> > > Hi all, I know nothing about Python. What I need to do is to get a
    > > > Python script to execute a local shell script. I do not need any
    > > > output. What would be th eeasiest way to accomplish this?
    > > >
    > > > Thanks!

    >
    > --
    > http://mail.python.org/mailman/listinfo/python-list
    >


    Check out os.popen4 or the commands module.




    --
    This message has been scanned for viruses and
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    believed to be clean.
     
    John McMonagle, Jul 18, 2006
    #4
  5. spec

    Simon Forman Guest

    spec wrote:
    > Thanks, actually there are no args, is there something even simpler?
    >
    > Thanks
    > Frank


    you could try os.system()

    >From the docs:


    system(command)
    Execute the command (a string) in a subshell. This is implemented
    by calling the Standard C function system(), and has the same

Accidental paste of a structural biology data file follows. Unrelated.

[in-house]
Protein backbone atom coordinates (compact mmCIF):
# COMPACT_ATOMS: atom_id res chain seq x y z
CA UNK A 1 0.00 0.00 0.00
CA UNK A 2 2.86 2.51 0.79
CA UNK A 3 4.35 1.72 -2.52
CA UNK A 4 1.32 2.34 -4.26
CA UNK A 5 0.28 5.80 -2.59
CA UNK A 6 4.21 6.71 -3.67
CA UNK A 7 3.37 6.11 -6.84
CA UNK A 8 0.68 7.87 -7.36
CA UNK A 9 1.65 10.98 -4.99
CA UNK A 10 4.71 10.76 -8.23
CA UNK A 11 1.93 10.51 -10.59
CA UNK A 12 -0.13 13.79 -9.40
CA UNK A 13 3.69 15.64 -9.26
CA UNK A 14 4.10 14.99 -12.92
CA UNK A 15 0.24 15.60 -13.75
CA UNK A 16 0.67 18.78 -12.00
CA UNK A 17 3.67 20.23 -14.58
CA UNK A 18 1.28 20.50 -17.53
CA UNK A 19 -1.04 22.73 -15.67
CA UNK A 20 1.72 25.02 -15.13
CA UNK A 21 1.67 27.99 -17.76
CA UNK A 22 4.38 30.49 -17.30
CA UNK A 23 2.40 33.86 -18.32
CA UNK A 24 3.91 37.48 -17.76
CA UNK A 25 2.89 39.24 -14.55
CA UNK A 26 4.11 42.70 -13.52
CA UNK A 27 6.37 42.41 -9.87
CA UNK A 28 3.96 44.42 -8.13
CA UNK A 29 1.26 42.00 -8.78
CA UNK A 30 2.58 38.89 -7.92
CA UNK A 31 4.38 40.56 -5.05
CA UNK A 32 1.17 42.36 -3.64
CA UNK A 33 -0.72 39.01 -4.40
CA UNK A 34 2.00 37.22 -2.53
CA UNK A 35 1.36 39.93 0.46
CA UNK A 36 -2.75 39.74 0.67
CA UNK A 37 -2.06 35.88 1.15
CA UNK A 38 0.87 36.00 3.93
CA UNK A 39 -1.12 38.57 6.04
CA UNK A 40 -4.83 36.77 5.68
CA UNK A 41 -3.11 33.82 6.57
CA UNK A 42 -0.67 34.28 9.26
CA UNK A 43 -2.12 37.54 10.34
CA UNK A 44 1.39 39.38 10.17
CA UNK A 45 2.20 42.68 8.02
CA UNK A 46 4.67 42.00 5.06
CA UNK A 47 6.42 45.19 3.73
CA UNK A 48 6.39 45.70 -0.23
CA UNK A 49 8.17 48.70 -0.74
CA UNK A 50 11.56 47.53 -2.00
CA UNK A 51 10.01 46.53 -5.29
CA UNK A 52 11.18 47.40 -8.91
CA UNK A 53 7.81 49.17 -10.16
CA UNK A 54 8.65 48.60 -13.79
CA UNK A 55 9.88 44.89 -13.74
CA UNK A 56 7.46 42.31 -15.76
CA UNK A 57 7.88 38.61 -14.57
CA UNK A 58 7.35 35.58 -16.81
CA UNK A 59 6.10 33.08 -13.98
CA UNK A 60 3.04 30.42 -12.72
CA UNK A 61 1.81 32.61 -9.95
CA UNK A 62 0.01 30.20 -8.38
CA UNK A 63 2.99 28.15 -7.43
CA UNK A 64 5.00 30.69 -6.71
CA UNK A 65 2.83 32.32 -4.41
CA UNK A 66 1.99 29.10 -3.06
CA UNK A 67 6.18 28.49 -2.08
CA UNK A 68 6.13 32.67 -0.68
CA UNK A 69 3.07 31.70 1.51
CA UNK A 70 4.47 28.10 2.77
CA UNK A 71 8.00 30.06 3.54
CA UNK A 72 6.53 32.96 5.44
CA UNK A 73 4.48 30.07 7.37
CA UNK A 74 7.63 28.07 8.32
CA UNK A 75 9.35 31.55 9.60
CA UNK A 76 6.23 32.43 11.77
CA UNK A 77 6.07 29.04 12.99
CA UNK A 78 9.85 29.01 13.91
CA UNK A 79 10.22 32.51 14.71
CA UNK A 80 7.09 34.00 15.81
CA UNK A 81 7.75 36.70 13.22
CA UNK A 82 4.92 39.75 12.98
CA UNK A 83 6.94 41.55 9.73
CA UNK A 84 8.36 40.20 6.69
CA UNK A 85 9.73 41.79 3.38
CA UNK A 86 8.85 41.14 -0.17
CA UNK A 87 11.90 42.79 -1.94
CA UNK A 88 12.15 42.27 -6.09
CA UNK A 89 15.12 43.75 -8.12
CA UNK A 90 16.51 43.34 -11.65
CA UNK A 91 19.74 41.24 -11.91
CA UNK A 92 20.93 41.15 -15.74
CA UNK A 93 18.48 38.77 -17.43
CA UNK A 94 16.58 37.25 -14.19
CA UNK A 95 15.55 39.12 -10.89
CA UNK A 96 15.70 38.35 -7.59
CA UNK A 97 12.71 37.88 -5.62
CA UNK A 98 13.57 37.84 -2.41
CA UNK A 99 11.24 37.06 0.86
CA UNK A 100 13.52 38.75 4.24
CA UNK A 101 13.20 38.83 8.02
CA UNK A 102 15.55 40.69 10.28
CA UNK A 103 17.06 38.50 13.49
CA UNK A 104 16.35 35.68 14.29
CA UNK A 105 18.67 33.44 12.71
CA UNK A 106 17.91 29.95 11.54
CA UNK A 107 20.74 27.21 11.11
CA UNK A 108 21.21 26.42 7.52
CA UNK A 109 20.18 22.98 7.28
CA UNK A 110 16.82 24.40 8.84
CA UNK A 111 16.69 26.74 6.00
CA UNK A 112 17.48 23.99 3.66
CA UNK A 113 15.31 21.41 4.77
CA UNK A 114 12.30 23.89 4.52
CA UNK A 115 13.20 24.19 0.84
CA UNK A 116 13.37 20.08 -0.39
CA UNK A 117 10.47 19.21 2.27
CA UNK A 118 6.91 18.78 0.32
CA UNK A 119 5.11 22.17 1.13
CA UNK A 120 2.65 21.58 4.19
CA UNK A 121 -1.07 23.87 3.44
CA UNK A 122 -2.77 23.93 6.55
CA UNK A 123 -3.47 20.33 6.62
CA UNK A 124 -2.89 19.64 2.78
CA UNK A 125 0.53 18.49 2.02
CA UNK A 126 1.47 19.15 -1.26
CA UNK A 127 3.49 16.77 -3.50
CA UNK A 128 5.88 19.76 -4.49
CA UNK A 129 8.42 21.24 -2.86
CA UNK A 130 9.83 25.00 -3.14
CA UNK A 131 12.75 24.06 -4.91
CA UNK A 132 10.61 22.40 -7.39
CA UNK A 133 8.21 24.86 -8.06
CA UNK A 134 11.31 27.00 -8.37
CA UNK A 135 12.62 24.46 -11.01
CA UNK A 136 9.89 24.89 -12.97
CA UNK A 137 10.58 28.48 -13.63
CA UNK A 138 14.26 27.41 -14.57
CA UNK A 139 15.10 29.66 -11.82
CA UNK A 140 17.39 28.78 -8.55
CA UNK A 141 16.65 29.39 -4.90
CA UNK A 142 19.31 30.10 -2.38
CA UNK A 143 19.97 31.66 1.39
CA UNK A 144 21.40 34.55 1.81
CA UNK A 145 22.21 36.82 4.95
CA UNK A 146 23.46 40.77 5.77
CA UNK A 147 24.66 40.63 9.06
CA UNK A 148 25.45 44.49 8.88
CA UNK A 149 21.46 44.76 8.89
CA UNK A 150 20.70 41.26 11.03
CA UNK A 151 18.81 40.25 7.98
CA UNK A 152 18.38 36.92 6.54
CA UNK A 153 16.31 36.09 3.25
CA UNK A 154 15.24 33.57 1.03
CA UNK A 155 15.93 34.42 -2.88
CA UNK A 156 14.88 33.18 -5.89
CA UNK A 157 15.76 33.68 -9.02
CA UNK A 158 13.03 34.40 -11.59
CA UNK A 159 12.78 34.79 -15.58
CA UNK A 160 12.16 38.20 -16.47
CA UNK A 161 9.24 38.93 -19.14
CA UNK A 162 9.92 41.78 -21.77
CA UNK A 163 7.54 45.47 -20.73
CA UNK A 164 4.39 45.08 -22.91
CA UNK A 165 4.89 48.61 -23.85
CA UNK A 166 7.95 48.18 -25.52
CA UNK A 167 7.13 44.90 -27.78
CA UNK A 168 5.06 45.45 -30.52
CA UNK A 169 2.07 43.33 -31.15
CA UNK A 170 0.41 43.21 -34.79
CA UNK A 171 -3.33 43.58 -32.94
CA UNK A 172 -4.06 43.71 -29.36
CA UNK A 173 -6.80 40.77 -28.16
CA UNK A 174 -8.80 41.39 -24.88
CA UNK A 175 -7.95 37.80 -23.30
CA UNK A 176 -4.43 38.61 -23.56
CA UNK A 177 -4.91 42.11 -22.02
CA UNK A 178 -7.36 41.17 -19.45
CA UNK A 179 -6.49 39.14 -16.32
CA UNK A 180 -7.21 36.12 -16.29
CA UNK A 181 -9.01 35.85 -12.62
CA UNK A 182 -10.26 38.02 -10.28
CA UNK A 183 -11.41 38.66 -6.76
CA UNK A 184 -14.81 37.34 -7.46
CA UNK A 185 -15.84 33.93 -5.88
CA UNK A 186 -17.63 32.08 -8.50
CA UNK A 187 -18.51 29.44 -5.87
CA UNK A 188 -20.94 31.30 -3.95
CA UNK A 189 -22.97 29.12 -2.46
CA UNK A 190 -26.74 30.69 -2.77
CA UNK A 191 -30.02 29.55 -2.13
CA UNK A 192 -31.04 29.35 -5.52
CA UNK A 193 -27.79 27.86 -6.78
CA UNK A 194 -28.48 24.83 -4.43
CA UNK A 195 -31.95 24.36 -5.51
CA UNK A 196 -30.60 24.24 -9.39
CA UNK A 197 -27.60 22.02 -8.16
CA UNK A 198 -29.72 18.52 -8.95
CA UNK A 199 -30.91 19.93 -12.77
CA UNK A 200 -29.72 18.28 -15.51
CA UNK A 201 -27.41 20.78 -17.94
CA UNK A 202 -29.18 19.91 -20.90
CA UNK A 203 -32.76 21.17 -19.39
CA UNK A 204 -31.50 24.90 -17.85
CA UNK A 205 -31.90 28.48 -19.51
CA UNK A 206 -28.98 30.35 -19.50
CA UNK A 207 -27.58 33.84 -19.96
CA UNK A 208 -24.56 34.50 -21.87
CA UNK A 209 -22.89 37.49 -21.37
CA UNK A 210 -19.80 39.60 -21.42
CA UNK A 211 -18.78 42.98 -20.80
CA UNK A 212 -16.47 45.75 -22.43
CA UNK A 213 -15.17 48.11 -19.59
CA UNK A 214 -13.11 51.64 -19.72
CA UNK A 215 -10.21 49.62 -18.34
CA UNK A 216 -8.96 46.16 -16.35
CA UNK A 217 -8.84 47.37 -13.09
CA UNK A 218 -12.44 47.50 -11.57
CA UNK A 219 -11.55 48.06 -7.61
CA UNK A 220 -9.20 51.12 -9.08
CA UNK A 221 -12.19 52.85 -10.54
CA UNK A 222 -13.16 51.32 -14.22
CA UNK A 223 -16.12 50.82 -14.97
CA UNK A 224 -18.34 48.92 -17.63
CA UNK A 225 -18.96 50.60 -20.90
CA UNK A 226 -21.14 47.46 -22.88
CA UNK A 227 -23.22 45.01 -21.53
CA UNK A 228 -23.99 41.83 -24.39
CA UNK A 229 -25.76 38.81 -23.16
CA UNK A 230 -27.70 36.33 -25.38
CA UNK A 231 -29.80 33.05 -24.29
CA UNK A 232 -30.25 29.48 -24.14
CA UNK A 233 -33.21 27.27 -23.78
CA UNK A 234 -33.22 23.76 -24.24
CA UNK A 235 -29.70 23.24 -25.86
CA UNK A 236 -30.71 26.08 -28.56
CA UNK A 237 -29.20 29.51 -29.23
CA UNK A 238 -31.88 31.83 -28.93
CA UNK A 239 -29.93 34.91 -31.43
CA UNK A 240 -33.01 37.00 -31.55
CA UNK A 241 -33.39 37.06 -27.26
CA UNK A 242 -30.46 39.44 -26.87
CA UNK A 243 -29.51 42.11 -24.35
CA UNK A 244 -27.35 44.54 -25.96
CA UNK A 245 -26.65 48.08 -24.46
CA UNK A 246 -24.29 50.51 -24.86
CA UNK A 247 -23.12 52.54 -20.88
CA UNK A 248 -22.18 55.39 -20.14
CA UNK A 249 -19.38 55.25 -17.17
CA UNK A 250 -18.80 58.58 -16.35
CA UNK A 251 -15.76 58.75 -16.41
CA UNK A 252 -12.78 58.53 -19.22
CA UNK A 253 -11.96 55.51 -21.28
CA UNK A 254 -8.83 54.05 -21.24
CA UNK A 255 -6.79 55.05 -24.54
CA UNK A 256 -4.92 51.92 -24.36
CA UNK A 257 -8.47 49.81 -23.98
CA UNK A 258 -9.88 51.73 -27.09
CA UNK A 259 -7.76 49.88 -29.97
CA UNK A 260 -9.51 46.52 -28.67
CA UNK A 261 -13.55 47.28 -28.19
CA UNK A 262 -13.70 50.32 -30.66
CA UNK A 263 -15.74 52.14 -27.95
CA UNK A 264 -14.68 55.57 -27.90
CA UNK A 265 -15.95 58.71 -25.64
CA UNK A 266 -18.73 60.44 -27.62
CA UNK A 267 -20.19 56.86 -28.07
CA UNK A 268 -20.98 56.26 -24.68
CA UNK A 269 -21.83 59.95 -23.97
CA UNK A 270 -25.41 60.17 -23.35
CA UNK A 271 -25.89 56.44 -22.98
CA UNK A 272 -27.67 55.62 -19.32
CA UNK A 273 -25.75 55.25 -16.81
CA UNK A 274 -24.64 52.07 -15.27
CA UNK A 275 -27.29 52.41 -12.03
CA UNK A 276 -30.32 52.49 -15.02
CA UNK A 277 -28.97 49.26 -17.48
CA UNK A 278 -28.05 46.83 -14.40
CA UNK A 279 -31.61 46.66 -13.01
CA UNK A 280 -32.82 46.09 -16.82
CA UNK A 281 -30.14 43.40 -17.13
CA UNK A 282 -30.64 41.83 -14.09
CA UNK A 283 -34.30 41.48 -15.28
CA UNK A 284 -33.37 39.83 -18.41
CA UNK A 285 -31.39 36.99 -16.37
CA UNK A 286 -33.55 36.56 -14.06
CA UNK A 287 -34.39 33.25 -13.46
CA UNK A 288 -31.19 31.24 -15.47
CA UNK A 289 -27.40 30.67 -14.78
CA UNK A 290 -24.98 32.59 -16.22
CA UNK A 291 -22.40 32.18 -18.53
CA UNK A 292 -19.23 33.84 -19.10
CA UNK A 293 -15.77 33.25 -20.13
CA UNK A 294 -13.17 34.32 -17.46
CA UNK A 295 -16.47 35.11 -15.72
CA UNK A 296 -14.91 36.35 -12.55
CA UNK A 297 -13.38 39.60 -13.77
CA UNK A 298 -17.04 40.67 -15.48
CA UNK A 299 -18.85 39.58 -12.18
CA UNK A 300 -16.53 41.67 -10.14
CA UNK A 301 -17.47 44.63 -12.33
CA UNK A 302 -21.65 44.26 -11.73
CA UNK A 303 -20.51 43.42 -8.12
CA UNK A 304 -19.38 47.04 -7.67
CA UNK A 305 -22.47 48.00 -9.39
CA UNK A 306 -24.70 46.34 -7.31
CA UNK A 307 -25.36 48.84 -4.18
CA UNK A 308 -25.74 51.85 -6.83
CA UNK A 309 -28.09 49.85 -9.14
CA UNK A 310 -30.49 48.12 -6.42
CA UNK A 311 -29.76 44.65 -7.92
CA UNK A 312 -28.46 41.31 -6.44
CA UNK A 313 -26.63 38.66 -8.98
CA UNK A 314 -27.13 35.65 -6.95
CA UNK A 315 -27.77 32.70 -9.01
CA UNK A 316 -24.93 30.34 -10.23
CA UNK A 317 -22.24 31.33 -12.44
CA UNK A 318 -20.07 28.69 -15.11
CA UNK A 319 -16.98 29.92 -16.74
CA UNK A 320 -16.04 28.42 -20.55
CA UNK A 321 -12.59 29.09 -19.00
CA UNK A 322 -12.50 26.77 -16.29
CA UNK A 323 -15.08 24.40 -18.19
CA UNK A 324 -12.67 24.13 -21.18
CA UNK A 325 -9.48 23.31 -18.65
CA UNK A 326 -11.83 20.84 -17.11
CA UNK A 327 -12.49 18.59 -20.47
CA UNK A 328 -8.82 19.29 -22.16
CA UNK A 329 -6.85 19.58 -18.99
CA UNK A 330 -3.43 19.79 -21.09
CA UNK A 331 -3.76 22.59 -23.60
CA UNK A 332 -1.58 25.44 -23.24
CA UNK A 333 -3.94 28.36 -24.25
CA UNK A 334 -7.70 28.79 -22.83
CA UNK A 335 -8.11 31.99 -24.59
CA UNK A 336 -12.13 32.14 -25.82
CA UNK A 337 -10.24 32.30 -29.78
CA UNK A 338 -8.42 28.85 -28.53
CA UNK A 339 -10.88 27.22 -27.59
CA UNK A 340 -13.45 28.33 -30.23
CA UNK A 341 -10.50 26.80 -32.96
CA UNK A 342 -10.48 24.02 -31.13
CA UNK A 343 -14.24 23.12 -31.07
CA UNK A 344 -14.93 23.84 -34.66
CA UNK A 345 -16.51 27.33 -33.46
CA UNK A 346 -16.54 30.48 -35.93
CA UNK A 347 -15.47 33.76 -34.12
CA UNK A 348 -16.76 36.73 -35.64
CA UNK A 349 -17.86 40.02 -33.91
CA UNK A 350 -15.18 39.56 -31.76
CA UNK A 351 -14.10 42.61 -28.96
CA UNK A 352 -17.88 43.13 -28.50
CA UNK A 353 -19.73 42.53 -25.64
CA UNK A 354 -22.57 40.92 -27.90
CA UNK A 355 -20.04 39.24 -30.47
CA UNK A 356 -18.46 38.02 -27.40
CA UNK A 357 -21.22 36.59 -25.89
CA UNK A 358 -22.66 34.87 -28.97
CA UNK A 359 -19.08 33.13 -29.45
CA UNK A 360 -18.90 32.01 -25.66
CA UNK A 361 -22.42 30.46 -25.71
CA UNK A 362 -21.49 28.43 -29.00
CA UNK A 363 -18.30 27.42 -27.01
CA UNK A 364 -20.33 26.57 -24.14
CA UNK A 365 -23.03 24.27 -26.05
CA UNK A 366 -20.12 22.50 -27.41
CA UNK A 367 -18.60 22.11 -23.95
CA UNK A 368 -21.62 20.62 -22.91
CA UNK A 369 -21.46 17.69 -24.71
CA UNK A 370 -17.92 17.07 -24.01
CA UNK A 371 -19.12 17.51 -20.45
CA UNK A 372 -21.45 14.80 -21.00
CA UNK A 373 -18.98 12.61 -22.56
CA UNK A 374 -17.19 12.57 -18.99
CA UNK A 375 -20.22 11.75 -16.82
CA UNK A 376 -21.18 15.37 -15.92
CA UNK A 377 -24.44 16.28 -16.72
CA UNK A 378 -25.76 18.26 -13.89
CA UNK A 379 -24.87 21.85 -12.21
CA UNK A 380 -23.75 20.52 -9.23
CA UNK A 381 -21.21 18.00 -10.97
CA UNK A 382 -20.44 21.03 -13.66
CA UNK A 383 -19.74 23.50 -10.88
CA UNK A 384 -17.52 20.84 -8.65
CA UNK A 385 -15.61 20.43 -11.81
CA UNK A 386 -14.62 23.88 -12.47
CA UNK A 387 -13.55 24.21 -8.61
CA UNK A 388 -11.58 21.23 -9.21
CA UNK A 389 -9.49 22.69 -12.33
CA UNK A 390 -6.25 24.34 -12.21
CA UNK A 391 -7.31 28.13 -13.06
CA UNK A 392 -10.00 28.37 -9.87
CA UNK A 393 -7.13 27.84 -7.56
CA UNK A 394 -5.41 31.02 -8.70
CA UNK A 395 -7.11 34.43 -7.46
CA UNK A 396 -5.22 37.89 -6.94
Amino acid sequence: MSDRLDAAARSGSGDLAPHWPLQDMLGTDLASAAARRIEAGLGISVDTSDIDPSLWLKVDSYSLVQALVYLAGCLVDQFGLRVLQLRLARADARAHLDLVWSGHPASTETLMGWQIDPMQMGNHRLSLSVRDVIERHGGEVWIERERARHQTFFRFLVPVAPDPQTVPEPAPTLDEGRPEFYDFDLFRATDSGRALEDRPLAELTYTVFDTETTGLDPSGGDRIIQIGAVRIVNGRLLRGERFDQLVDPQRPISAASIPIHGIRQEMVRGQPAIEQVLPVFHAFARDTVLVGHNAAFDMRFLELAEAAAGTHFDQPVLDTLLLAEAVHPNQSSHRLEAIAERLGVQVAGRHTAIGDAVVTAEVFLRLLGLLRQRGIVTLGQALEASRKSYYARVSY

limitations. Changes to posix.environ, sys.stdin, etc. are not
    reflected in the environment of the executed command.

    On Unix, the return value is the exit status of the process encoded
    in the format specified for wait(). Note that POSIX does not specify
    the meaning of the return value of the C system() function, so the
    return value of the Python function is system-dependent.

    On Windows, the return value is that returned by the system shell
    after running command, given by the Windows environment variable
    COMSPEC: on command.com systems (Windows 95, 98 and ME) this is always
    0; on cmd.exe systems (Windows NT, 2000 and XP) this is the exit status
    of the command run; on systems using a non-native shell, consult your
    shell documentation.

    Availability: Macintosh, Unix, Windows.
     
    Simon Forman, Jul 18, 2006
    #5
  6. In article <>,
    Simon Forman <> wrote:
    >spec wrote:
    >> Thanks, actually there are no args, is there something even simpler?
    >>
    >> Thanks
    >> Frank

    >
    >you could try os.system()
    >
    >>From the docs:

    >
    >system(command)

    .
    [more detail]
    .
    .
    I'm concerned the follow-ups in this thread have been too subtle.
    Here is what you need to know: use system(). A model such as